TimeSplitters 2: Cartoon Carnage | Subverting FPS Expectations

TimeSplitters 2: Cartoon Carnage | Subverting FPS Expectations
Like Tweet Pin it Share Share Email

Did you ever want to shoot the gingerbread man with a shotgun while watching Elvis Presley throw timed explosives at a 1930s gangster? Maybe you didn’t consider that possibility. I’m guessing no one did, because TimeSplitters 2 was a parody of the first-person shooter.

The game makes you feel like it’s Halloween by playing dress up with every character and genre possible: gangsters, soldiers, cartoon characters, zombies, spacemen, gargoyles, robots, aliens, dinosaurs and more. You can play as (and alongside) all of these characters in an action-packed hodge podge. Overly ambitious with a lack of focus? Maybe. How many multiplayer FPS games can you name that contain at least five to ten characters with creative designs? Other than Team Fortress 2 and Overwatch, I can’t think of many. This game comes together to subvert the expectation of what we thought a shooter had to be.

At the surface of its gameplay, TimeSplitters 2 steals a lot of the basic mechanics from competing titles such as Halo. The local multiplayer customization/setup and level design is recognizable; however, the execution is so delightful and ridiculous that it’s hard to keep your eyes off what’s in front of you. The local multiplayer lets you pick and choose levels that are genre time capsules — the old west, Notre Dame, a horror ridden hospital, the Aztec ruins — and it feels like you are jumping into an old film that uses the paint job of a smooth animated TV show. There are so many maps from FPS games that have been forgotten just by aesthetics alone. TimeSplitters 2 not only did a good job with level design, but it grabbed the player’s attention on a cinematic level, such as the Mexican mission map that had an upbeat Latin, stand-off soundtrack with dangerous corridors and multilevel buildings to dominate.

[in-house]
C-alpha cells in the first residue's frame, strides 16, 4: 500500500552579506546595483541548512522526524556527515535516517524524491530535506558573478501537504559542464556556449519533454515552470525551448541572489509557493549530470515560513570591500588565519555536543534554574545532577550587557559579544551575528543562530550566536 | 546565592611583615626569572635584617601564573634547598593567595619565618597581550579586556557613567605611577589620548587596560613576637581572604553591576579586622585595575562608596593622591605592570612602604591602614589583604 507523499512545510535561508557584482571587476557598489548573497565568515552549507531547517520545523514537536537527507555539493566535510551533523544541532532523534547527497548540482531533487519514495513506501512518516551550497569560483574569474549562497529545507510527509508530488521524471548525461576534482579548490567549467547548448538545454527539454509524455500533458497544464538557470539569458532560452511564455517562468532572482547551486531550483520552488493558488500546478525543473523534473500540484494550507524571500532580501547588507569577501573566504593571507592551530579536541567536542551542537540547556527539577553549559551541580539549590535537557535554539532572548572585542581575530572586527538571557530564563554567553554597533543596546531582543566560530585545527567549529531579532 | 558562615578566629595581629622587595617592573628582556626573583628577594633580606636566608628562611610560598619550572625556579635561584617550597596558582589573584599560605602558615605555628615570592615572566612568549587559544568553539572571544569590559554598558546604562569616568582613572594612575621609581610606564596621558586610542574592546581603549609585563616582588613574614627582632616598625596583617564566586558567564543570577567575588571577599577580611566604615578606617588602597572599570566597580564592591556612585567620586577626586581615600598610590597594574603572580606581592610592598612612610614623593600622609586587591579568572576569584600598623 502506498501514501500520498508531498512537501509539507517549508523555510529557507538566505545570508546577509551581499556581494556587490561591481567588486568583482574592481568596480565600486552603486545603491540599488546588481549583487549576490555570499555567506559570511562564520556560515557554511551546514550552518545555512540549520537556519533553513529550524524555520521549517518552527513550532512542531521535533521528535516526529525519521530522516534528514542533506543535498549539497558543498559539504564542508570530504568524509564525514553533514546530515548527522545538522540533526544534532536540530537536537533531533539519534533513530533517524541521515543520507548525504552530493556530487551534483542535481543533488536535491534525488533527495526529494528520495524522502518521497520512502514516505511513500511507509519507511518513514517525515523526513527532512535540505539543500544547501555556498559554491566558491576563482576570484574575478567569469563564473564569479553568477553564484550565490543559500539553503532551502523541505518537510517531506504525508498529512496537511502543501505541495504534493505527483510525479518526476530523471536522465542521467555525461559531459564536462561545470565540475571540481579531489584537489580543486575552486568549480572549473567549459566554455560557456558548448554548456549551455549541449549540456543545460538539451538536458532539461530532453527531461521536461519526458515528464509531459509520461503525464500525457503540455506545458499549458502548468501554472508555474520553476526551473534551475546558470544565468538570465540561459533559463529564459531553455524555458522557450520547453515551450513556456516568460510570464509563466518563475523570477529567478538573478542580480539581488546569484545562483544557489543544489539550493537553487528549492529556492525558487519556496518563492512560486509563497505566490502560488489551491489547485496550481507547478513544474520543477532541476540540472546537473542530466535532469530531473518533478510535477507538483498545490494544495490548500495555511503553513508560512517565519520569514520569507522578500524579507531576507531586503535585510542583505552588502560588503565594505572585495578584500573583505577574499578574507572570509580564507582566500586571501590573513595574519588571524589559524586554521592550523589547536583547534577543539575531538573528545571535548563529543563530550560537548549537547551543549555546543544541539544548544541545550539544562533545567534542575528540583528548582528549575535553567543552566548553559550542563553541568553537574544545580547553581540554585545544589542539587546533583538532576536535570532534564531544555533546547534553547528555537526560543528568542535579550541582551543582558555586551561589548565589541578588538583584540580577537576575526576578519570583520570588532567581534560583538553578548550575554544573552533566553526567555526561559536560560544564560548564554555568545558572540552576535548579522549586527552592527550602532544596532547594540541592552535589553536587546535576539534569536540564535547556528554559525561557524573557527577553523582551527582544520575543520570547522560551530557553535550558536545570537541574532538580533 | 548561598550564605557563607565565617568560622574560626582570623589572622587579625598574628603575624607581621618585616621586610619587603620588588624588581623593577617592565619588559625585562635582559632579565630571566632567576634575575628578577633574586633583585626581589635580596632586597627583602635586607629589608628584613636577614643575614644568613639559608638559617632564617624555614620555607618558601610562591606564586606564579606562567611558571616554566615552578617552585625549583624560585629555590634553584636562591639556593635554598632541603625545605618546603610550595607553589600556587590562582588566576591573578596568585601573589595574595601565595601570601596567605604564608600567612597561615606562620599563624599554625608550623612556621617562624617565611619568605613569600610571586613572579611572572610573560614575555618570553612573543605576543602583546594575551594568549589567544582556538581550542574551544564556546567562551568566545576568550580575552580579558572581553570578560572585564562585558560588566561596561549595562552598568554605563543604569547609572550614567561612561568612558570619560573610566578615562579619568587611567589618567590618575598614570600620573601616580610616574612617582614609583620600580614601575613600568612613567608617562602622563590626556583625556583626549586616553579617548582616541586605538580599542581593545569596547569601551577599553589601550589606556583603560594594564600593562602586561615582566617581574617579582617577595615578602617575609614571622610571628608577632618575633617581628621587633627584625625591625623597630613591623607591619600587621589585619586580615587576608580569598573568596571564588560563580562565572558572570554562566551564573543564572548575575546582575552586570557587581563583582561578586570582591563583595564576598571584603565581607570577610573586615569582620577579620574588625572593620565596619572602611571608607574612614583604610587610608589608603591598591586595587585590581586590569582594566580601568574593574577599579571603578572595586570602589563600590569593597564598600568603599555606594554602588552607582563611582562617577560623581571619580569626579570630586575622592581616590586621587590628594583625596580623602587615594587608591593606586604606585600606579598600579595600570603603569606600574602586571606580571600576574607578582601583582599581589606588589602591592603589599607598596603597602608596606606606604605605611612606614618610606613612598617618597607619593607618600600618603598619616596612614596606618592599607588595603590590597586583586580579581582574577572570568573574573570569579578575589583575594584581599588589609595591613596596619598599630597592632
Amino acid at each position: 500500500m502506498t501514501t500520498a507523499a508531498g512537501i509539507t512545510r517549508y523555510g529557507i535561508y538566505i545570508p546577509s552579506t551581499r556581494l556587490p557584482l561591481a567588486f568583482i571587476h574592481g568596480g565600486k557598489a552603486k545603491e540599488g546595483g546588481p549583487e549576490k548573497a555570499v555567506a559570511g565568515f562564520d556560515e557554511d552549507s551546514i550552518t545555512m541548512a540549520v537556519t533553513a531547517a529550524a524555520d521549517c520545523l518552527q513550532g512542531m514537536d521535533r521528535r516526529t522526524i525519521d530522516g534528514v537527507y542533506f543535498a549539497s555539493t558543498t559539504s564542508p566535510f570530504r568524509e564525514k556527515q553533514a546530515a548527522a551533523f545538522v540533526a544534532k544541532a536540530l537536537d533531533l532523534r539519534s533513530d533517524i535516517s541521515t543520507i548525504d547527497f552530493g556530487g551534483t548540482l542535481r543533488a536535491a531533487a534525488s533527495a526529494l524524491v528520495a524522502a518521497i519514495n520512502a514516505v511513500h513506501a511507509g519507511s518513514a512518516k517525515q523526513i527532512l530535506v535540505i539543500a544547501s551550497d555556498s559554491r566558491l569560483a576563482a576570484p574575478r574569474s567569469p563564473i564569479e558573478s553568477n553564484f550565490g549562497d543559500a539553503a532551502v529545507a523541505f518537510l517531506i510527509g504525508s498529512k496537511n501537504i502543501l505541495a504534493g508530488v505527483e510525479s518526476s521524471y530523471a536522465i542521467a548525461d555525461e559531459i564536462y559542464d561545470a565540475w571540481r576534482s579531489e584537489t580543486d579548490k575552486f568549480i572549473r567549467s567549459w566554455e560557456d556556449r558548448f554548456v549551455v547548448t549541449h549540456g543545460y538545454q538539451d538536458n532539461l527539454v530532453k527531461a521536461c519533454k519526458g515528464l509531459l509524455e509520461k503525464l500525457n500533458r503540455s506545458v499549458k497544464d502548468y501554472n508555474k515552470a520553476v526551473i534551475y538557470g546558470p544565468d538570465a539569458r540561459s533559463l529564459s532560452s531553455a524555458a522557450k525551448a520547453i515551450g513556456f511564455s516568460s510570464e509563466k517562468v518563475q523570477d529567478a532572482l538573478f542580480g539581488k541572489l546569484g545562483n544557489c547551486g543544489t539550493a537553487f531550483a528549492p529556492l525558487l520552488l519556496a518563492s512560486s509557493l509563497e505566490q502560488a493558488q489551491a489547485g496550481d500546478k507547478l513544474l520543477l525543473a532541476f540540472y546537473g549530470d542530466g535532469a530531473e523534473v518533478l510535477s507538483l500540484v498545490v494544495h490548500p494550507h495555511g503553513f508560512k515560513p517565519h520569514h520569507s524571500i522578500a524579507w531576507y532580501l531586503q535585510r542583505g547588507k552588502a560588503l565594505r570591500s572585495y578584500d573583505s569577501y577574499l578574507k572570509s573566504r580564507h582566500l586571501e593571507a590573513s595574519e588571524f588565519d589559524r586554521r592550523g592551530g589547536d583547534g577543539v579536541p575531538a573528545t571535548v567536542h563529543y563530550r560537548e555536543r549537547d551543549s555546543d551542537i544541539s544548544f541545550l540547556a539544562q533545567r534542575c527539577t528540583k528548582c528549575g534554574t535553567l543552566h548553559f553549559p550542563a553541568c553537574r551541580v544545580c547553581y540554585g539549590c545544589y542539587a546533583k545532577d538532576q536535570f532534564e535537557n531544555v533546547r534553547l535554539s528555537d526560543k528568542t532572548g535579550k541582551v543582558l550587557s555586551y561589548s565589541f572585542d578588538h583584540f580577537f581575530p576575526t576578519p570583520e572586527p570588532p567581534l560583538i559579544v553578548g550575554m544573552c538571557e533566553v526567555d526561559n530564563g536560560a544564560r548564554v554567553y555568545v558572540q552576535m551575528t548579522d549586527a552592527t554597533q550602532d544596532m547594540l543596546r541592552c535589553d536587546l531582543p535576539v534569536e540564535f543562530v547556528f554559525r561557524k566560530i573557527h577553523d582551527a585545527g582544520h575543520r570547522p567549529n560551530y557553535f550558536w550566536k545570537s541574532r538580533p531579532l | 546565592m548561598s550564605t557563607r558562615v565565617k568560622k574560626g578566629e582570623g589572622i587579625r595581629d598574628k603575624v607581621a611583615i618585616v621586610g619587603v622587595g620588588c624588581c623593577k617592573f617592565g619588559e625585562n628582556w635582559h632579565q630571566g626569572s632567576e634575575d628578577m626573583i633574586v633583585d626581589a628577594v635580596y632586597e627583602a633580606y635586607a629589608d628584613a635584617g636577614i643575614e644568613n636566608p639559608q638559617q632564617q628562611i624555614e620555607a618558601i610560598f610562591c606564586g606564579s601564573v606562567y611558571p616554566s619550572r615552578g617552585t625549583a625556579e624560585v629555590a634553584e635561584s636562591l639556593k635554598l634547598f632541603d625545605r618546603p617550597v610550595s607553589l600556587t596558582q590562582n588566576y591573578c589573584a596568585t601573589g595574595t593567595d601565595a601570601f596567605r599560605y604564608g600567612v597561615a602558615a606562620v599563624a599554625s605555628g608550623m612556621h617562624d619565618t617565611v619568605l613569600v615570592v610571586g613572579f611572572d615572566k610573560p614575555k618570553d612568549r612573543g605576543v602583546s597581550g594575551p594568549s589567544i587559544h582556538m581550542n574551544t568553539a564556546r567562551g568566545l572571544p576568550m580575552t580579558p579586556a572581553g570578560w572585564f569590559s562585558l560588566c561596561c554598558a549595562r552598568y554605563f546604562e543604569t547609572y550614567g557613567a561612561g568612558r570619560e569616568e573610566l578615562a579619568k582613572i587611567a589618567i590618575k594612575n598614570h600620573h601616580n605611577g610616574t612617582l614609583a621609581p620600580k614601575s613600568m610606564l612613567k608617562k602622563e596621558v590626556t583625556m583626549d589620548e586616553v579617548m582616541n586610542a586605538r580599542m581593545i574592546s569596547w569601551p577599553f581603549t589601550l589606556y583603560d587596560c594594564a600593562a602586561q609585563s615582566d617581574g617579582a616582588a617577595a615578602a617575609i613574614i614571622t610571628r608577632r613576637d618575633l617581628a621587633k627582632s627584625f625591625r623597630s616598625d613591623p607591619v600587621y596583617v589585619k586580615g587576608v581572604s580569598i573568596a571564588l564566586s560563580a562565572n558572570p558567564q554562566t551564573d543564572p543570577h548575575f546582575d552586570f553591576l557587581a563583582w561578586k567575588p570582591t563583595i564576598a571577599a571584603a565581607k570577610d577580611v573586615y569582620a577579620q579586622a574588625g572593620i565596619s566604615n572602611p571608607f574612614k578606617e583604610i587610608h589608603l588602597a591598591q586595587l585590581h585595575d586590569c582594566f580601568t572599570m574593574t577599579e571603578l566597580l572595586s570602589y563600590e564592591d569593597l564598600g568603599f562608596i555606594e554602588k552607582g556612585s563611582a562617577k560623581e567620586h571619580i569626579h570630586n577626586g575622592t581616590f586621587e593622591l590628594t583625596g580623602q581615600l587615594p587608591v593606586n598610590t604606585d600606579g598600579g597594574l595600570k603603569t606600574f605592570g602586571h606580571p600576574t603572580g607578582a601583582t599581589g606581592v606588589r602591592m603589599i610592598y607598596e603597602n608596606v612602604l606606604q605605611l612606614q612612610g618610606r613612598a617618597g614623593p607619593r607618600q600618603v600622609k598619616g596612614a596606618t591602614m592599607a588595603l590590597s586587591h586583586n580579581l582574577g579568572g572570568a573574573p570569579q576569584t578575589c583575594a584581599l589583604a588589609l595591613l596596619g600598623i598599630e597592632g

The single-player campaign is a tasteful time travel story. You are a futuristic soldier Sergeant Cortez who is recovering time crystals that are scattered throughout history. Take down enemies in fast-paced missions while visiting a wide variety of settings such as:

  • 1990 Siberia
  • 1920 Aztec Ruins
  • 2019 Neotokyo
  • 1932 Chicago
  • 1895 Notre Dame Cathedral

The same concept of subverting expectations is applied here instead of the typical warzones and office buildings. After a while, gamers like to see something different instead of the unbreakable protagonist steamrolling everything in sight, or the military squad that endures forced emotional casualties but still ends up completing the mission at hand. How about a time travel shooter? Nothing pulls you in quite like extreme contrasts of setting, satire, and (slightly warped) history itself.

There is a variety of satisfying weapons to shoot wacky characters with. The weapon collection in this game is like a gift bag of insanity. You can go from a laser pistol to a Tommy Gun to a crossbow (don’t forget to ignite the bolts with a torch). Call of Duty or Halo can only recreate an automatic weapon so many times before gamers get burnt out. While it isn’t necessary for those games to take giant genre-shifting risks, I don’t imagine fans of those games expect groundbreaking concepts to be delivered with each new installment. Instead, each game usually gets slight modifications of what they already had before.